} to life (to say nothing of the fleas).  Similarly, your dog is unlikely
} to win the dog show.
}
} Overall, it seems like your best bet is to bury your dog like a normal
} person and move on.
}
} You owe the Oracle a map of Milford, Ohio.


1428-08    (138fa dist, 3.8 mean)
Selected-By: Ian Davis

The Internet Oracle has pondered your question deeply. Your question was:

> Have you ever heard of origami being called powerful?

And in response, thus spake the Oracle:

} Of course! Come with me, and I'll show you the secret power of...
}
} *CLONK!*
}
}  > Ow! What the hell was that?
}
} That was the power of origami!
}
}  > You hit me with a rolled-up newspaper!
}
} A *folded*-up newspaper, thank you.
}
}  > But that's not what origami is!
}
} Sure it is. That's what the word means: fold, paper.
}
}  > But it... you're supposed to use only one piece of paper!
}
} Oh, fine. One piece. Watch.
}
} *slash!*
}
}  > Aargh!
}
} What now?
}
}  > You gave me a paper cut!
}
} So? Oh, right, you wanted it folded first. There.
}
} *slish!*
}
}  > Hey! Stop that!
}
} Do you want me to show you the power of origami or not?
}
}  > That's not what it is! You're supposed to fold it into special
}  > shapes, not assault me with it.
}
} Then I shall show you a paper masterpiece, a truly powerful work of
} art... there!
}
}  > That's a paper plane. Any five-year-old can do that.
}
} *poke!*
}
}  > Will you stop that!
}
} No pleasing you, is there? Okay, I'll make something that will shut you
} up for good. Just need to fold it like so... all done!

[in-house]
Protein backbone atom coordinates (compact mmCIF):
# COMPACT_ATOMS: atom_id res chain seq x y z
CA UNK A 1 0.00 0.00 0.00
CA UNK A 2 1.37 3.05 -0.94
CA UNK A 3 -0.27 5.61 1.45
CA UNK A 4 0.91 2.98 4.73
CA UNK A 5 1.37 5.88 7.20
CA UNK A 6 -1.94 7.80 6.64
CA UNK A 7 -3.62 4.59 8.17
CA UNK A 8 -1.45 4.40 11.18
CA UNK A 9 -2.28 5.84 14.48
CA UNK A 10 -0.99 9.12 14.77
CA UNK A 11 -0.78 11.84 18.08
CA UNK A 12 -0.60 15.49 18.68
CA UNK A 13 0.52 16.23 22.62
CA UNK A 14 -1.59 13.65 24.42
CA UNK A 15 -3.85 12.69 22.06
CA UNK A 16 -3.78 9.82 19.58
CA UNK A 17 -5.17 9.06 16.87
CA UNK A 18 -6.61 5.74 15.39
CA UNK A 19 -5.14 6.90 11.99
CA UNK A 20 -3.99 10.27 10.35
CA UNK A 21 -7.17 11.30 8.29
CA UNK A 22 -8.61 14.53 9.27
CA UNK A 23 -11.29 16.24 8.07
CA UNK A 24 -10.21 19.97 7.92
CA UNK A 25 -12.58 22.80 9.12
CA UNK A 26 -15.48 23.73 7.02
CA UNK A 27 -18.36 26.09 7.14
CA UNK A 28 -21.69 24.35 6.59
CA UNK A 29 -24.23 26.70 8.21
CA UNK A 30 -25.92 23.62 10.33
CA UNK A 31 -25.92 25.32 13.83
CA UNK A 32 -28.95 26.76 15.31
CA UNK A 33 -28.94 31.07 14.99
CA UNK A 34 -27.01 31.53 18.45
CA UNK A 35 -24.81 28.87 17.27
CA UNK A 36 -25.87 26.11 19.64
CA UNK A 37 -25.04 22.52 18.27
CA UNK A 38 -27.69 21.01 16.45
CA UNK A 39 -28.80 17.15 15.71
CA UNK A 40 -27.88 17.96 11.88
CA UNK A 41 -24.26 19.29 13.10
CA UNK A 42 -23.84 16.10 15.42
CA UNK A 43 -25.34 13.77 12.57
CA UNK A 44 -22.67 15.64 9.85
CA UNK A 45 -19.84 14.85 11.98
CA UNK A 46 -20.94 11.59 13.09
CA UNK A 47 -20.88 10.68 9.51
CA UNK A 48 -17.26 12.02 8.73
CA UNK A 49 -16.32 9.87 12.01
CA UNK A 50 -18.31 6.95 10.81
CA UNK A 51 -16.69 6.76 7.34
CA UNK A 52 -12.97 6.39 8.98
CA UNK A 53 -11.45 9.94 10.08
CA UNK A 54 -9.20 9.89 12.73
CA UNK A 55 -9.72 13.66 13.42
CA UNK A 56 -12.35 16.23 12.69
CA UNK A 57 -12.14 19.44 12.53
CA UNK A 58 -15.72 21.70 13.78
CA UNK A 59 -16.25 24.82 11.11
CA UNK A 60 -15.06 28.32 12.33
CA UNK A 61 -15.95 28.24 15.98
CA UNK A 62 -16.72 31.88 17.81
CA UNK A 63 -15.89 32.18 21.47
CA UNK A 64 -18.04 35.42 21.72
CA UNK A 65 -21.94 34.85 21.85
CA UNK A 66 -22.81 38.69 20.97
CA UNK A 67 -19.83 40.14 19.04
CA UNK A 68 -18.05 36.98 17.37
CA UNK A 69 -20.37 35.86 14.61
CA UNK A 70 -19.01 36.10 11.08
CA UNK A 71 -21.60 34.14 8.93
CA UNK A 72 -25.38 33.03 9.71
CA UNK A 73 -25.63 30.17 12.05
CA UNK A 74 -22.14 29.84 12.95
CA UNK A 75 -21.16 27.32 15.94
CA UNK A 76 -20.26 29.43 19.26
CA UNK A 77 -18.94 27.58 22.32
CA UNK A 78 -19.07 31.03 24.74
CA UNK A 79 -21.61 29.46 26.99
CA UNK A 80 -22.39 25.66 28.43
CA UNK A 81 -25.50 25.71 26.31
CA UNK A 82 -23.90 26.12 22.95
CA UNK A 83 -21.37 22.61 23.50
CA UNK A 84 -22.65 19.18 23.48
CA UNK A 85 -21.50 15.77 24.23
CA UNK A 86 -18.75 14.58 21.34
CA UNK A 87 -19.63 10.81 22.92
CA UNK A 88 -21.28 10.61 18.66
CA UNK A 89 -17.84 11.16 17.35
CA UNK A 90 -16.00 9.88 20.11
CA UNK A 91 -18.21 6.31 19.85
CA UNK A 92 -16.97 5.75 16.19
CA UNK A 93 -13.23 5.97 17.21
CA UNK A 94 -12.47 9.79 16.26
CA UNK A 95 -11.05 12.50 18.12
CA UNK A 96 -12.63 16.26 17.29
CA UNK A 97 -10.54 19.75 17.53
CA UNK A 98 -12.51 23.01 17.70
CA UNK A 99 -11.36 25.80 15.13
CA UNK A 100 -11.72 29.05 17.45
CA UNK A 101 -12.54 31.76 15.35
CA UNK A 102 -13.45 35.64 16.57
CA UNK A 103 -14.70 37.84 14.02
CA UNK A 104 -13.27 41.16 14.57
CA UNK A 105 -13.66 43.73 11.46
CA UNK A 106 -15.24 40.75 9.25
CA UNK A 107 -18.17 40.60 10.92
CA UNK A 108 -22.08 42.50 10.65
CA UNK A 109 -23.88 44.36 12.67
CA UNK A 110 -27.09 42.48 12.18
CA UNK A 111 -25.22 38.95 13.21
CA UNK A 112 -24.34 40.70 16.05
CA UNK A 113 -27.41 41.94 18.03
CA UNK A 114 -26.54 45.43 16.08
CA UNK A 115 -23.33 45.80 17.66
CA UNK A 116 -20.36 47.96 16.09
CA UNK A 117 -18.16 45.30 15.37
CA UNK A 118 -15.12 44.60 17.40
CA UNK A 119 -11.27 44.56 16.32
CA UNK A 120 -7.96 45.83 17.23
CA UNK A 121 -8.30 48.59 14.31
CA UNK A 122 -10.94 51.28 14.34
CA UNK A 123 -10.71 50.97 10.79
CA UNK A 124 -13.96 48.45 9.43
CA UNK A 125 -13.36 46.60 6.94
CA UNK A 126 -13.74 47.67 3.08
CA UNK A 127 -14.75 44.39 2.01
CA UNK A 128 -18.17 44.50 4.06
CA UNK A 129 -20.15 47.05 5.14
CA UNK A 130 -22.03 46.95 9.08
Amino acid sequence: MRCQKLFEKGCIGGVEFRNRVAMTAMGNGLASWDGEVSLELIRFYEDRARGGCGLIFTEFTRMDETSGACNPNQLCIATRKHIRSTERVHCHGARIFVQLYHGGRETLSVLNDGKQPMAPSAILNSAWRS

}
}  > It's just a ball. What's so great about--
}
} *stuff!*
}
}  > Mmph! Mmmmph! Cmmnf brfff!
}
} And there you have the power of origami.
}
} *thump!*
}
} You owe the Oracle a thousand cranes. Not the paper sort.


1428-09    (03ec8 dist, 3.7 mean)
Selected-By: Ian Davis

The Internet Oracle has pondered your question deeply. Your question was:

>

And in response, thus spake the Oracle:

} Filmed at over half million frames per second, here is a snapshot of
} the roadrunner. Note the relativistic effects.


1428-10    (3b8a5 dist, 3.1 mean)
Selected-By: Tim Chew <twchew@mindspring.com>

The Internet Oracle has pondered your question deeply. Your question was:

>

And in response, thus spake the Oracle:

} Thank you, kind supplicant.
}
} You cannot know how pleased I am to receive a question that does not
} contain insults, tests of the Oracle's ability, false and insincere
} grovellings, or woodchucks.
}
} You also cannot get an answer unless you ask a question with something
} actually in it.